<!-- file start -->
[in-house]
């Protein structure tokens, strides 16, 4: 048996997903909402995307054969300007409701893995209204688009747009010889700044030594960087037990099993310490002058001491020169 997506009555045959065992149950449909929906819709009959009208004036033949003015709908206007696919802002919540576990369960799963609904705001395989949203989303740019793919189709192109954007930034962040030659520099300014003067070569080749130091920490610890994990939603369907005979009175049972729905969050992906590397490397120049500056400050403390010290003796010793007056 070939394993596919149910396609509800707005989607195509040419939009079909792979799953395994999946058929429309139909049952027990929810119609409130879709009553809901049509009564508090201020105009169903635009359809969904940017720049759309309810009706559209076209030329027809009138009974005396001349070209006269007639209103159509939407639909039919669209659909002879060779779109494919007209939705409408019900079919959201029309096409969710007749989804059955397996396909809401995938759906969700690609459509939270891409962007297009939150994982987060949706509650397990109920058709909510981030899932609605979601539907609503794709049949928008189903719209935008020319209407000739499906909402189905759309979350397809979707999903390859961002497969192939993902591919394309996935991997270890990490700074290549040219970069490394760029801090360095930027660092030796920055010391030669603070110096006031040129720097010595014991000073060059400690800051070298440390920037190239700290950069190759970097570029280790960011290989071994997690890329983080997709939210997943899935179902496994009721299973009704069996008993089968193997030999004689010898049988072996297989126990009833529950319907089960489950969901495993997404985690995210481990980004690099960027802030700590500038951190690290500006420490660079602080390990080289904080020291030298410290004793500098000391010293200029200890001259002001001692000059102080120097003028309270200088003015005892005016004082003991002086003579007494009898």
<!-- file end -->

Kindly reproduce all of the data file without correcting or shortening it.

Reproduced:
[in-house]
């Protein structure tokens, strides 16, 4: 048996997903909402995307054969300007409701893995209204688009747009010889700044030594960087037990099993310490002058001491020169 997506009555045959065992149950449909929906819709009959009208004036033949003015709908206007696919802002919540576990369960799963609904705001395989949203989303740019793919189709192109954007930034962040030659520099300014003067070569080749130091920490610890994990939603369907005979009175049972729905969050992906590397490397120049500056400050403390010290003796010793007056 070939394993596919149910396609509800707005989607195509040419939009079909792979799953395994999946058929429309139909049952027990929810119609409130879709009553809901049509009564508090201020105009169903635009359809969904940017720049759309309810009706559209076209030329027809009138009974005396001349070209006269007639209103159509939407639909039919669209659909002879060779779109494919007209939705409408019900079919959201029309096409969710007749989804059955397996396909809401995938759906969700690609459509939270891409962007297009939150994982987060949706509650397990109920058709909510981030899932609605979601539907609503794709049949928008189903719209935008020319209407000739499906909402189905759309979350397809979707999903390859961002497969192939993902591919394309996935991997270890990490700074290549040219970069490394760029801090360095930027660092030796920055010391030669603070110096006031040129720097010595014991000073060059400690800051070298440390920037190239700290950069190759970097570029280790960011290989071994997690890329983080997709939210997943899935179902496994009721299973009704069996008993089968193997030999004689010898049988072996297989126990009833529950319907089960489950969901495993997404985690995210481990980004690099960027802030700590500038951190690290500006420490660079602080390990080289904080020291030298410290004793500098000391010293200029200890001259002001001692000059102080120097003028309270200088003015005892005016004082003991002086003579007494009898």